Neuroleptic malignant syndrome under treatment with antidepressants? A critical review.

University of Bonn, Bonn, North Rhine-Westphalia, Germany
European Archives of Psychiatry and Clinical Neuroscience (Impact Factor: 3.36). 02/1998; 248(5):231-9. DOI: 10.1007/s004060050043
Source: PubMed

ABSTRACT Neuroleptic malignant syndrome (NMS) is a rare complication of treatment with neuroleptics. The pathophysiology is not fully known. A dopaminergic transmission block in the basal ganglia and hypothalamus is thought to be the pathophysiological mechanism of NMS. Several cases of NMS have been reported, precipitated by medication without a direct effect on the dopaminergic system. This Medline analysis concerns 23 cases of antidepressant-induced NMS reported in the literature with the differing pathophysiological hypotheses on the precipitation of NMS. The results indicate no hard evidence of an antidepressant-evoked NMS. However, various hypotheses assuming an disturbed balance of the dopaminergic and non-dopaminergic system may be relevant in animal studies, but are without clinically relevant proof presently. An antidepressant-induced NMS is a very rare complication on the basis of pretreatment with neuroleptics causing chronic dopamine blockade and elevated plasma level of neuroleptics due to comedicated antidepressants.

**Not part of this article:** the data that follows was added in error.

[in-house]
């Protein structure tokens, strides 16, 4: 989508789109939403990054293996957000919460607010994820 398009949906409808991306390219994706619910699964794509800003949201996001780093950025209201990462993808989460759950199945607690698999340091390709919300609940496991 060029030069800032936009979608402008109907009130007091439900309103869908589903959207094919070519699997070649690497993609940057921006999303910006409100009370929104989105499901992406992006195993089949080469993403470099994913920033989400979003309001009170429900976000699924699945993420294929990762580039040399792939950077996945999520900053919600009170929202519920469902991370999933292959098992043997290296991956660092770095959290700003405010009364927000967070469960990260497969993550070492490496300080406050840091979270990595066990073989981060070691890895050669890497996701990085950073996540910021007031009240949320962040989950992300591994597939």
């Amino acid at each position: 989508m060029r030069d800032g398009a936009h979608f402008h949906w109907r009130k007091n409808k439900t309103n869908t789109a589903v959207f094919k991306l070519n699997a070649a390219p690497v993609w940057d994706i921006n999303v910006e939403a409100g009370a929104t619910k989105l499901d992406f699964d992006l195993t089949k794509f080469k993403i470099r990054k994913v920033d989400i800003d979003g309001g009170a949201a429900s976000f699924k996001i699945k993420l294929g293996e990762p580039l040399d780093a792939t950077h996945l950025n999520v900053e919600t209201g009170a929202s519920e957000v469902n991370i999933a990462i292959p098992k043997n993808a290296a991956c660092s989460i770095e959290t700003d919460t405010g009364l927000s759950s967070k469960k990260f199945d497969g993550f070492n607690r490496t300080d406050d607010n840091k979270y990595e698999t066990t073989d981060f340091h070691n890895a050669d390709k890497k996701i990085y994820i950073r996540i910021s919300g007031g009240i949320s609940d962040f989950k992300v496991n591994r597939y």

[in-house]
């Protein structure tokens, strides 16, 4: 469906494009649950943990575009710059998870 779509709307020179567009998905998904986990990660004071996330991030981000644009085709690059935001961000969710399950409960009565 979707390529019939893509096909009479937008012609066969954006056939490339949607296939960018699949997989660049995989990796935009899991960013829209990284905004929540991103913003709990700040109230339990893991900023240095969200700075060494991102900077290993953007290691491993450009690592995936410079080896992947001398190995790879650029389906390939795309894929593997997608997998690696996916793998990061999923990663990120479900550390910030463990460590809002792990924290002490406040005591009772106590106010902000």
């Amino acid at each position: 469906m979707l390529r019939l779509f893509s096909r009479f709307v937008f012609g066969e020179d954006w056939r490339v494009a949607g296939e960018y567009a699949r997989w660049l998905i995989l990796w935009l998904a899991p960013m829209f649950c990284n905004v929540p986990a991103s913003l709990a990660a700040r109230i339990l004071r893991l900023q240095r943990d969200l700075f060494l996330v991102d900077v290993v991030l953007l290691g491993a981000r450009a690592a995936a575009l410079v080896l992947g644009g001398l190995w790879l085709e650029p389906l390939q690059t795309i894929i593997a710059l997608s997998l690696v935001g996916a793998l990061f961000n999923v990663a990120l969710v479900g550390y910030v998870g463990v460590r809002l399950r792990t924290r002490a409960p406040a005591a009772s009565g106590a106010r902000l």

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    ABSTRACT: Neuroleptic malignant syndrome (NMS) is a rare, severe, idiosyncratic adverse reaction to antipsychotics. Second-generation antipsychotics (SGAs) were originally assumed to be free from the risk of causing NMS, however several cases of NMS induced by SGAs (SGA-NMS) have been reported. The aim of this study was to systematically review available studies and case reports on SGA-NMS and compare the presentation of NMS induced by different SGAs. Citations were retrieved from PubMed up to November 2013, and from reference lists of relevant citations. Eligibility criteria included (a) primary studies reporting data on NMS, with at least 50 % of the sample receiving SGAs; or (b) case reports and case reviews reporting on NMS induced by SGA monotherapy, excluding those due to antipsychotic withdrawal. A standardized method for data extraction and coding was developed for the analysis of eligible case reports. Six primary studies and 186 individual cases of NMS induced by SGAs were included. Primary studies suggest that SGA-NMS is characterized by lower incidence, lower clinical severity, and less frequent lethal outcome than NMS induced by first-generation antipsychotics. Systematic analysis of case reports suggests that even the most recently marketed antipsychotics are not free from the risk of inducing NMS. Furthermore, clozapine-, aripiprazole- and amisulpride-induced NMS can present with atypical features more frequently than other SGA-NMS, i.e. displaying less intense extrapyramidal symptoms or high fever. Case reports report non-systematic data, therefore analyses may be subject to bias. Clinicians should be aware that NMS is virtually associated with all antipsychotics, including those most recently marketed. Although apparently less severe than NMS induced by older antipsychotics, SGA-NMS still represent a relevant clinical issue.
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